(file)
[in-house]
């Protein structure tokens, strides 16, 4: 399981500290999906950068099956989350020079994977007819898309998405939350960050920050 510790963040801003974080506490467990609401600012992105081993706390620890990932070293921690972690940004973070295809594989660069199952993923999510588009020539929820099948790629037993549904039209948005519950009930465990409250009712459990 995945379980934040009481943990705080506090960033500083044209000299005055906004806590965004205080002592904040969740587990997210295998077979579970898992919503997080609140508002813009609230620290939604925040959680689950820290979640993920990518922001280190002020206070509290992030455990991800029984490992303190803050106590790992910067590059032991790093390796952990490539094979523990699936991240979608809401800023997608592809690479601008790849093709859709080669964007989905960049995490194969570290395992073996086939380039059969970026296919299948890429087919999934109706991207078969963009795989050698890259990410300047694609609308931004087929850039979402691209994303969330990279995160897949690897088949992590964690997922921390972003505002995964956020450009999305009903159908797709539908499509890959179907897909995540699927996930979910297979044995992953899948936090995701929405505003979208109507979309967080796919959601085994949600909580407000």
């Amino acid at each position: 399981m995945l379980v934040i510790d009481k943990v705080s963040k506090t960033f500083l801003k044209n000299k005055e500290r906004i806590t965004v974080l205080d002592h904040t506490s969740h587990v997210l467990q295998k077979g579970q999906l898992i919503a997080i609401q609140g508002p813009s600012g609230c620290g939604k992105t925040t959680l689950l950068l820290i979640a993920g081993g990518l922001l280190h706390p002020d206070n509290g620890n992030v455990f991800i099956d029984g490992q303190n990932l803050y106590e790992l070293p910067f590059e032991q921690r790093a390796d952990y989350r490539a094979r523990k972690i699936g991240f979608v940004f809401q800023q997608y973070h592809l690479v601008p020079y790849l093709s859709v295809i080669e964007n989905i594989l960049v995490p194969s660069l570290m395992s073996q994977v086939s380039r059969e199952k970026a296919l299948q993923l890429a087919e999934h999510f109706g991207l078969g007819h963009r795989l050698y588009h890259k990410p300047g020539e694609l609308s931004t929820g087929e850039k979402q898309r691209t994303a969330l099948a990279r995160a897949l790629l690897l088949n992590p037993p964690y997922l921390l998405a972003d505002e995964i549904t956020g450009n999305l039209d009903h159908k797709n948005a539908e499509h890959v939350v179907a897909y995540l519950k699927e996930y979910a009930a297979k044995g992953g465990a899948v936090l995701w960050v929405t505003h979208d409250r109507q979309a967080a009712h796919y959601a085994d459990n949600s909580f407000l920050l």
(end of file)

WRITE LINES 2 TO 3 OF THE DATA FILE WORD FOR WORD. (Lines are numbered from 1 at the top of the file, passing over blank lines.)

């Protein structure tokens, strides 16, 4: 399981500290999906950068099956989350020079994977007819898309998405939350960050920050 510790963040801003974080506490467990609401600012992105081993706390620890990932070293921690972690940004973070295809594989660069199952993923999510588009020539929820099948790629037993549904039209948005519950009930465990409250009712459990 995945379980934040009481943990705080506090960033500083044209000299005055906004806590965004205080002592904040969740587990997210295998077979579970898992919503997080609140508002813009609230620290939604925040959680689950820290979640993920990518922001280190002020206070509290992030455990991800029984490992303190803050106590790992910067590059032991790093390796952990490539094979523990699936991240979608809401800023997608592809690479601008790849093709859709080669964007989905960049995490194969570290395992073996086939380039059969970026296919299948890429087919999934109706991207078969963009795989050698890259990410300047694609609308931004087929850039979402691209994303969330990279995160897949690897088949992590964690997922921390972003505002995964956020450009999305009903159908797709539908499509890959179907897909995540699927996930979910297979044995992953899948936090995701929405505003979208109507979309967080796919959601085994949600909580407000």
């Amino acid at each position: 399981m995945l379980v934040i510790d009481k943990v705080s963040k506090t960033f500083l801003k044209n000299k005055e500290r906004i806590t965004v974080l205080d002592h904040t506490s969740h587990v997210l467990q295998k077979g579970q999906l898992i919503a997080i609401q609140g508002p813009s600012g609230c620290g939604k992105t925040t959680l689950l950068l820290i979640a993920g081993g990518l922001l280190h706390p002020d206070n509290g620890n992030v455990f991800i099956d029984g490992q303190n990932l803050y106590e790992l070293p910067f590059e032991q921690r790093a390796d952990y989350r490539a094979r523990k972690i699936g991240f979608v940004f809401q800023q997608y973070h592809l690479v601008p020079y790849l093709s859709v295809i080669e964007n989905i594989l960049v995490p194969s660069l570290m395992s073996q994977v086939s380039r059969e199952k970026a296919l299948q993923l890429a087919e999934h999510f109706g991207l078969g007819h963009r795989l050698y588009h890259k990410p300047g020539e694609l609308s931004t929820g087929e850039k979402q898309r691209t994303a969330l099948a990279r995160a897949l790629l690897l088949n992590p037993p964690y997922l921390l998405a972003d505002e995964i549904t956020g450009n999305l039209d009903h159908k797709n948005a539908e499509h890959v939350v179907a897909y995540l519950k699927e996930y979910a009930a297979k044995g992953g465990a899948v936090l995701w960050v929405t505003h979208d409250r109507q979309a967080a009712h796919y959601a085994d459990n949600s909580f407000l920050l």